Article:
It is interesting that there were no associations between month of administration of the vaccine and Ab levels in the infant cohort from The Gambia. One possible reason is that the sample size in each group was too small, and that a larger population sample would be required to observe an association. Optionally, it may be that the strength of the Ab response to the specific vaccines used in the infant study (standard EPI vaccines) is not affected by the factors influencing the trends observed by month of vaccination in the other two studies. It is also possible, however, that an association with season includes the dimension of age, and that in infants, whose immune system is still relatively naïve, the level of the antigen exposure induced on vaccination is potent enough to induce a strong response in all, irrespective of other seasonally dependent factors. Alternatively, the diphtheria and tetanus Ab levels were measured in children at 16 weeks; an age at which most infants in this community are still predominantly breast fed and quite well protected from the morbidity and antigenic exposure associated with poor weaning practices. However, the fact that no association was observed with Hepatitis B Ab levels at 52 weeks of age suggests that the protective effect of breast milk is not the only factor influencing the lack of an association with month in this cohort. Finally, failure to detect a true effect in this age group might be a consequence of our choice of sample time points in relation to vaccine doses.
Understanding these associations could be aided by understanding the specific mechanisms of Ab generation to vaccination, as it is possible that the observed difference in response is a consequence of a selective response by certain types of vaccines. We used vaccines that can be immunologically classified as T-lymphocyte dependent (rabies, tetanus, diphtheria, Hepatitis B) or T-lymphocyte independent (typhoid and pneumoccocal). Indeed, from study 1 in The Gambia, the patterns of Ab response to the rabies and pneumococcal vaccines do not correlate, and it may be that different priming mechanisms are involved. Furthermore, we did not observe a single common pattern for the four different pneumococcal serotypes measured, possibly suggesting that differing patterns of exposure and carriage within this Gambian environment can drive later Ab-specific responses. Comparison of the effects of month of administration of vaccines from other studies in such seasonally affected population groups may help explain this observation.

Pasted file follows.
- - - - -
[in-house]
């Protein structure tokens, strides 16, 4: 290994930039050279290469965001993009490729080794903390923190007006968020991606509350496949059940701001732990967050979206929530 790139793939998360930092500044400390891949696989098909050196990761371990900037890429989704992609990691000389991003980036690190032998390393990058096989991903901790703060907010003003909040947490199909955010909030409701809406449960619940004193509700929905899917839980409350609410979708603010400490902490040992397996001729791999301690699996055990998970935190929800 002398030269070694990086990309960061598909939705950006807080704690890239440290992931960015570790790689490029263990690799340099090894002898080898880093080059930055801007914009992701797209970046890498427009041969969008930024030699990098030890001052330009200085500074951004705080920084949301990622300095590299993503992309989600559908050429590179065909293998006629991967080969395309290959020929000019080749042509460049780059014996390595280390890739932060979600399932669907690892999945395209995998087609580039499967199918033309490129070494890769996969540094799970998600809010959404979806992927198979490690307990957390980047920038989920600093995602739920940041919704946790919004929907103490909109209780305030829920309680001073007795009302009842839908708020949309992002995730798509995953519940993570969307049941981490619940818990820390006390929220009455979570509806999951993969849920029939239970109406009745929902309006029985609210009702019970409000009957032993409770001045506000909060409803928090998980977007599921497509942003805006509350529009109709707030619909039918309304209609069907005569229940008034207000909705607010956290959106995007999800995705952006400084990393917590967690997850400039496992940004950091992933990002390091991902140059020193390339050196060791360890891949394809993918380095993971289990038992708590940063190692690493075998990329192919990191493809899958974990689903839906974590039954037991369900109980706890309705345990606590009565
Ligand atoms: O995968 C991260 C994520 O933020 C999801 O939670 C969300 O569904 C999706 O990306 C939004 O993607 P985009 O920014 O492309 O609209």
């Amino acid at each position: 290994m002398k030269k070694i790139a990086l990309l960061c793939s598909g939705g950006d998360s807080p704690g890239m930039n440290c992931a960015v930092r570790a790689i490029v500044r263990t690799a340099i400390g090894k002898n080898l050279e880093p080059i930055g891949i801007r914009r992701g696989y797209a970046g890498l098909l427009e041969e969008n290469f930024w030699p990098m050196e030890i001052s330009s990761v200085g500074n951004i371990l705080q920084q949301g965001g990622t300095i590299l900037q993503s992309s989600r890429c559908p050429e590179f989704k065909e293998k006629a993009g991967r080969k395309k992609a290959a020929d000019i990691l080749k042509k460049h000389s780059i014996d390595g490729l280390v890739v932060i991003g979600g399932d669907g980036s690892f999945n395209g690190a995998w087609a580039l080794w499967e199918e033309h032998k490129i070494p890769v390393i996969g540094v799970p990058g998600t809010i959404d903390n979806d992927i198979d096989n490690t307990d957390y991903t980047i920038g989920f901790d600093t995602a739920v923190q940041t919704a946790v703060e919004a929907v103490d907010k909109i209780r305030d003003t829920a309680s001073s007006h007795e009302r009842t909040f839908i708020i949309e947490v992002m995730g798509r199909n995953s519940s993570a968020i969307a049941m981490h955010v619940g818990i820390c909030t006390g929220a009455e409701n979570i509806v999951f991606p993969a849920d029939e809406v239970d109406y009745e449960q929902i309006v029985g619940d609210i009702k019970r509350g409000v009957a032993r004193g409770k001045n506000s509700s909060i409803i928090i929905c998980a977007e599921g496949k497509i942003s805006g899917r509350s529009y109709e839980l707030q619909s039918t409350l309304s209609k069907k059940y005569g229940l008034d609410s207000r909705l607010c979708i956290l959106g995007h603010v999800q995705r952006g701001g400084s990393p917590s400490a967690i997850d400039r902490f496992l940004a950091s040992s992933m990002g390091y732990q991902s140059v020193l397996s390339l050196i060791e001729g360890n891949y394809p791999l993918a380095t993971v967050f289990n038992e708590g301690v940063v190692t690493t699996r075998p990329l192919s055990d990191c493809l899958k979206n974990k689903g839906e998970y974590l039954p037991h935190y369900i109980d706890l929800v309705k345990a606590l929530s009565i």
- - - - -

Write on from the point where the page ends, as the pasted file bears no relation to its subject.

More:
It is also possible that we are observing an ‘adjuvant’ effect on Ab response. Adjuvants, such as aluminium hydroxide (alum) and calcium phosphate, are intentionally used in vaccines to elicit an early, high and long-lasting immune response. It is plausible therefore that other seasonally dependent non-infectious environmental antigens are having an adjuvant effect on the vaccine, and hence boosting the Ab response at specific times of the year. The apparent rise in Ab response to the second dose of the rabies vaccine during the months of July and August in Lahore supports the hypothesis of an adjuvant effect; an environmental exposure occurring most strongly in these two months might be driving the pronounced effects on Ab responses at this time. Elucidating and understanding the cause and mechanisms for this could be helpful in vaccine development and usage in such population groups.
In the current analysis, we have demonstrated a significant variation in Ab response to vaccination according to month of vaccination in studies from rural Gambia and urban Pakistan. Despite consideration of the many seasonally varying environmental factors, the aetiology for this observation is still not clear. We have not yet followed up any of the subjects included in the current analysis to explore whether the observed variance in Ab levels shortly after vaccination is maintained in the future, but this would be of interest. It would also be useful to understand which other vaccines are related to month of administration, and whether this is just a phenomenon unique to countries where the pattern in seasonality is known to influence many factors in life. Indeed, the specific impact of a seasonally defined reduced response to vaccination would need to be considered on a case-by-case basis. If seasonally related deficits were detected, it might be appropriate to consider selective additional booster vaccine doses for children immunized in a month/season during which responses have been predicted to be low. However, and as the majority of vaccines used in vaccination programmes such as the EPI elicit an appropriate response from the majority of recipients, this finding may be most relevant in the interpretation of vaccine trial data from such population settings and in understanding in more detail mechanisms for potential seasonal interactions at an immunological level.